Using mobile location data to improve bank marketing results: A how-to guide

Increasingly, organizations of all sizes are turning to the power of location data to drive business decisions and outcomes that create better user experiences and financial results.

In fact, according to a recent report published by location intelligence provider CARTO, nearly all medium-sized and large organizations with over 500 employees (94 percent) leverage location data from mobile and IoT devices, and 66 percent believe location intelligence is very or extremely important to their organizations’ success today.

Perhaps even more telling is that the dependence on this critical data set is expected to accelerate even further, with 85 percent of respondents saying it will be very or extremely important to their organization just three years from now.

While most organizations believe that mobile location data is and will be critical to the success of their business, we are still in the early days of opportunity scoping and experimenting with the data.

Only a few organizations have already mastered the practical applications and use cases to leverage these insights, and even fewer have already been through the process of hiring the data analysts, marketers and location intelligence partners necessary to build the strategies and tactics to drive desired outcomes.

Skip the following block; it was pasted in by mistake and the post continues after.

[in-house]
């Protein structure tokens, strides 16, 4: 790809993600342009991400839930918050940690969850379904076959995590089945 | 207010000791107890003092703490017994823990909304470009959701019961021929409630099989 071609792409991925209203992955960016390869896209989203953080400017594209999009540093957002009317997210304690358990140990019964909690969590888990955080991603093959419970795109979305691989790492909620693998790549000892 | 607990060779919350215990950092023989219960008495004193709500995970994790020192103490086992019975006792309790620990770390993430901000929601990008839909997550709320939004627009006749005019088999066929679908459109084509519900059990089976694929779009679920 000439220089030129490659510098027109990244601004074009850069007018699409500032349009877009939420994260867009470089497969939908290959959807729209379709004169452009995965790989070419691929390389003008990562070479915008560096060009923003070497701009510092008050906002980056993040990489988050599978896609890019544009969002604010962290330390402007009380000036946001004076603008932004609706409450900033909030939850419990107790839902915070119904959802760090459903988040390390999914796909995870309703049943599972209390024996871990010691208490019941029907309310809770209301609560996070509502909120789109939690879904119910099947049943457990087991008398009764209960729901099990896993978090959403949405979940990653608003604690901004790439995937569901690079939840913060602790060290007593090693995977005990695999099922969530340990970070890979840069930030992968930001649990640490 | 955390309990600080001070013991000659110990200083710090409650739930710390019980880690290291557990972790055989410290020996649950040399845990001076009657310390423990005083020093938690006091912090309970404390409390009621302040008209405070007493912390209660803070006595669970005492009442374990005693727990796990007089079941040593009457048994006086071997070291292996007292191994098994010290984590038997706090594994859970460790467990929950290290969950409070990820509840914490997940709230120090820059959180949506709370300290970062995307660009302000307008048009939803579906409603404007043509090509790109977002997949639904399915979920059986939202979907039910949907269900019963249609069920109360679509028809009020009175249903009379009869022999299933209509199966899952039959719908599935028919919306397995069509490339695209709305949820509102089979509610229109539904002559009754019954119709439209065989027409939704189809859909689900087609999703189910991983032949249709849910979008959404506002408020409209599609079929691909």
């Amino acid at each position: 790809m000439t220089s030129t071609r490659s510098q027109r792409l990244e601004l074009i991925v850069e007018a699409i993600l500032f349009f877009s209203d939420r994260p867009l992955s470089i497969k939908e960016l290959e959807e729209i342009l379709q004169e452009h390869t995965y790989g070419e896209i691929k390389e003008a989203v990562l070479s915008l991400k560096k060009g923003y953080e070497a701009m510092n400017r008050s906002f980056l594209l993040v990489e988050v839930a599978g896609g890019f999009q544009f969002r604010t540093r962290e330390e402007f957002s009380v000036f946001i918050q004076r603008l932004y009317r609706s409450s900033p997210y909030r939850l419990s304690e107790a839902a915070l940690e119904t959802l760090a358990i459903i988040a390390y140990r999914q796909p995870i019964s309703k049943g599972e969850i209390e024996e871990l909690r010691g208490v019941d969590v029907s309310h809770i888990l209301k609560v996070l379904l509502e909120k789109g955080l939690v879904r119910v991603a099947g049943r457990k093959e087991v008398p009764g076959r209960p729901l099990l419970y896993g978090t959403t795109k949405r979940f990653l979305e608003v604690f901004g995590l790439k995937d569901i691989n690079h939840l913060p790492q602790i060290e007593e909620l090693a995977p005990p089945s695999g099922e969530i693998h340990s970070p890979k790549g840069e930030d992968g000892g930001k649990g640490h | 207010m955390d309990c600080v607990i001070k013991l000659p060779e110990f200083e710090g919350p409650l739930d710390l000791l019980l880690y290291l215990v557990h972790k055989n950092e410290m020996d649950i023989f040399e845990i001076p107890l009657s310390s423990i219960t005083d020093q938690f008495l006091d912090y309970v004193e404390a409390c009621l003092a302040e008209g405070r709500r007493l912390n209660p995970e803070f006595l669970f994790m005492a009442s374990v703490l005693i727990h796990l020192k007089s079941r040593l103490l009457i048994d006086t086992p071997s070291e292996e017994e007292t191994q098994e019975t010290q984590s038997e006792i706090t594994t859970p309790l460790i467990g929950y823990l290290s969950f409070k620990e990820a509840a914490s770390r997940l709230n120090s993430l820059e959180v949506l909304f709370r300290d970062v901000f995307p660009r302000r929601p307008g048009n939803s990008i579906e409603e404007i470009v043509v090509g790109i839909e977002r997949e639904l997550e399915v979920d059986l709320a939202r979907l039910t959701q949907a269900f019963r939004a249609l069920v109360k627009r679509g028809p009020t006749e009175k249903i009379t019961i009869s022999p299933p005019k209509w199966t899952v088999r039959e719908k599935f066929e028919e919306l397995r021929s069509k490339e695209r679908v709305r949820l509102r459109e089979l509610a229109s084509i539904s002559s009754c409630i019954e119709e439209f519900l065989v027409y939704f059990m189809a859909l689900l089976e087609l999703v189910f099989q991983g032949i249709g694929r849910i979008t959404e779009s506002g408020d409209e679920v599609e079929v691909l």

In this series of columns, we’ll explore how major brands across various vertical markets are moving beyond just collecting and storing location data, utilizing it to create behavioral trajectories that can enhance customer relationships and marketing effectiveness.

Vertical one: The bank marketer

There is little doubt that bank marketers view the mobile channel as critical to their marketing success. According to eMarketer, financial institutions’ digital advertising spend exceeded $8.37 billion in 2016 and will increase 50 percent to $12.44 billion in 2020. The same report predicted that financial companies would spend $7.17 billion on mobile ads in 2017, up 27.5 percent from the previous year.

But despite this massive focus on mobile, many bank marketers aren’t using mobile-related data. So, why are so few bank marketers effectively leveraging data collected from mobile devices?

  1. Lack of awareness of emerging datasets available.
  2. Lack of resources to properly leverage the data when they have it.

Understanding mobile data, including location data, provides financial services marketers with the opportunity to understand which venues consumers visit and how frequently, how much time they spend at a location, and ultimately, their journey over time.

Typically, these data assets can be pulled from the bank app (if users have provided permission) or through location data partners with similar permissions taken from third-party apps.

When leveraged, bank marketers can harness the power of these insights to enhance their marketing results in several core ways. Typical use cases include but are not limited to:

  • Customer profile enhancement: Better understand where else consumer segments bank, how they spend their time and money and more.